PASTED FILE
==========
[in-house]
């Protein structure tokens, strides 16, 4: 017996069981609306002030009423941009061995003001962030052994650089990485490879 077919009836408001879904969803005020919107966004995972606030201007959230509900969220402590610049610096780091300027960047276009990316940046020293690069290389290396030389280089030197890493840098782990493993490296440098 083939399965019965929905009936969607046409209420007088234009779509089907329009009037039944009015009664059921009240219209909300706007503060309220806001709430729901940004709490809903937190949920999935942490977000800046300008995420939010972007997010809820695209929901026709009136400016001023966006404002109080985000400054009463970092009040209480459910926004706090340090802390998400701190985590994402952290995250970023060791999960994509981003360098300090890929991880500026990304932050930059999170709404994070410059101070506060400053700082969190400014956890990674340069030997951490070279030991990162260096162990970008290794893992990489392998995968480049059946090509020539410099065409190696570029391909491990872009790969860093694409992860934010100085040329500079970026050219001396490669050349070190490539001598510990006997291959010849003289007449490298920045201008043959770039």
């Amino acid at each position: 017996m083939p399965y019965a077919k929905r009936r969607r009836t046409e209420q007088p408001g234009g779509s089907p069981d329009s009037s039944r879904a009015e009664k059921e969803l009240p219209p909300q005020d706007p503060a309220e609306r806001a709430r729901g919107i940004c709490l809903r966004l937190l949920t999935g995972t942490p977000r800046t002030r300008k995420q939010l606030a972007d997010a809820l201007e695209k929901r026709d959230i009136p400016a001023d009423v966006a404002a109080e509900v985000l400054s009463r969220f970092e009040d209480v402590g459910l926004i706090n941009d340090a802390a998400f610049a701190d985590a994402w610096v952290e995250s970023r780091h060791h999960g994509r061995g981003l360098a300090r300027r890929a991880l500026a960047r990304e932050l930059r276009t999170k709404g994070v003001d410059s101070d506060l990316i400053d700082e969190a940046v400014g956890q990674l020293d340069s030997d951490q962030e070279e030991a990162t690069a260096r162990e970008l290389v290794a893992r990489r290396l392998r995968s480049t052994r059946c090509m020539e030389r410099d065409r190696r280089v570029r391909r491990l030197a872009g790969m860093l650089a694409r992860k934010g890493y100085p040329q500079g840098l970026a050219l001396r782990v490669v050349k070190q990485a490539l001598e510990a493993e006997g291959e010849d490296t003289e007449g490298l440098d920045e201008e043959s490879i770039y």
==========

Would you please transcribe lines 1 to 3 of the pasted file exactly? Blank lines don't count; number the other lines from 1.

[in-house]
């Protein structure tokens, strides 16, 4: 017996069981609306002030009423941009061995003001962030052994650089990485490879 077919009836408001879904969803005020919107966004995972606030201007959230509900969220402590610049610096780091300027960047276009990316940046020293690069290389290396030389280089030197890493840098782990493993490296440098 083939399965019965929905009936969607046409209420007088234009779509089907329009009037039944009015009664059921009240219209909300706007503060309220806001709430729901940004709490809903937190949920999935942490977000800046300008995420939010972007997010809820695209929901026709009136400016001023966006404002109080985000400054009463970092009040209480459910926004706090340090802390998400701190985590994402952290995250970023060791999960994509981003360098300090890929991880500026990304932050930059999170709404994070410059101070506060400053700082969190400014956890990674340069030997951490070279030991990162260096162990970008290794893992990489392998995968480049059946090509020539410099065409190696570029391909491990872009790969860093694409992860934010100085040329500079970026050219001396490669050349070190490539001598510990006997291959010849003289007449490298920045201008043959770039």
């Amino acid at each position: 017996m083939p399965y019965a077919k929905r009936r969607r009836t046409e209420q007088p408001g234009g779509s089907p069981d329009s009037s039944r879904a009015e009664k059921e969803l009240p219209p909300q005020d706007p503060a309220e609306r806001a709430r729901g919107i940004c709490l809903r966004l937190l949920t999935g995972t942490p977000r800046t002030r300008k995420q939010l606030a972007d997010a809820l201007e695209k929901r026709d959230i009136p400016a001023d009423v966006a404002a109080e509900v985000l400054s009463r969220f970092e009040d209480v402590g459910l926004i706090n941009d340090a802390a998400f610049a701190d985590a994402w610096v952290e995250s970023r780091h060791h999960g994509r061995g981003l360098a300090r300027r890929a991880l500026a960047r990304e932050l930059r276009t999170k709404g994070v003001d410059s101070d506060l990316i400053d700082e969190a940046v400014g956890q990674l020293d340069s030997d951490q962030e070279e030991a990162t690069a260096r162990e970008l290389v290794a893992r990489r290396l392998r995968s480049t052994r059946c090509m020539e030389r410099d065409r190696r280089v570029r391909r491990l030197a872009g790969m860093l650089a694409r992860k934010g890493y100085p040329q500079g840098l970026a050219l001396r782990v490669v050349k070190q990485a490539l001598e510990a493993e006997g291959e010849d490296t003289e007449g490298l440098d920045e201008e043959s490879i770039y």